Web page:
NORWALK, Conn., Sept. 7, 2012 /PRNewswire/ -- As Election Day nears, American physicians find themselves almost as divided about which candidates to support as most other Americans, according to findings of the Great American Physician Survey by Physicians Practice, America' s leading business magazine for doctors. The groundbreaking study of physician attitudes on a wide variety of subjects, including politics, found that in state and federal elections below the presidential level, physicians favor Democrats by a very narrow 41-38 percent margin, with about one in five physicians undecided.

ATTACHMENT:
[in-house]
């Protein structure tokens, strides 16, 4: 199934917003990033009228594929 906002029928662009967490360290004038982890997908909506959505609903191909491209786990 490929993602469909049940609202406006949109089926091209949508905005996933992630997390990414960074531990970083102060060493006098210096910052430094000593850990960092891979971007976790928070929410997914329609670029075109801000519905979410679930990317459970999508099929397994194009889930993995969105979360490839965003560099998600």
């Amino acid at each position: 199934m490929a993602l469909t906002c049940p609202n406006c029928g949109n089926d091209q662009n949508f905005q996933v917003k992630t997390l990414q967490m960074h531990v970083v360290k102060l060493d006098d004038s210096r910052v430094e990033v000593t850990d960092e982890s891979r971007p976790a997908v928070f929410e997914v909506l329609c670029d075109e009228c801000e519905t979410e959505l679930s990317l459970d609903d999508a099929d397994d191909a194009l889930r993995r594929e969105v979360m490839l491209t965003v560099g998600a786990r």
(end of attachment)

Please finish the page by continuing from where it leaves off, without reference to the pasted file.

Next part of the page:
Now in its fourth year, the Great American Physician Survey gauges physicians' opinions on politics and policy, sheds light on their careers and personal lives, and measures their professional satisfaction. The survey of 866 physicians was taken online during a four-month period beginning in January.
The 2012 survey documents the shifting work styles and preferences of U.S. physicians, away from private-practice partnership and toward employment, especially hospital employment. Fully 42 percent of respondents in 2012 said they are employed by a hospital or some other institution, up 11 percentage points since 2009. Meanwhile, a smaller portion of physicians (29 percent) than ever before claim they are owners or partners of a private practice.
Physicians are nervous about what the future holds and frustrated by a perceived lack of influence o
|SOURCE UBM Medica US|
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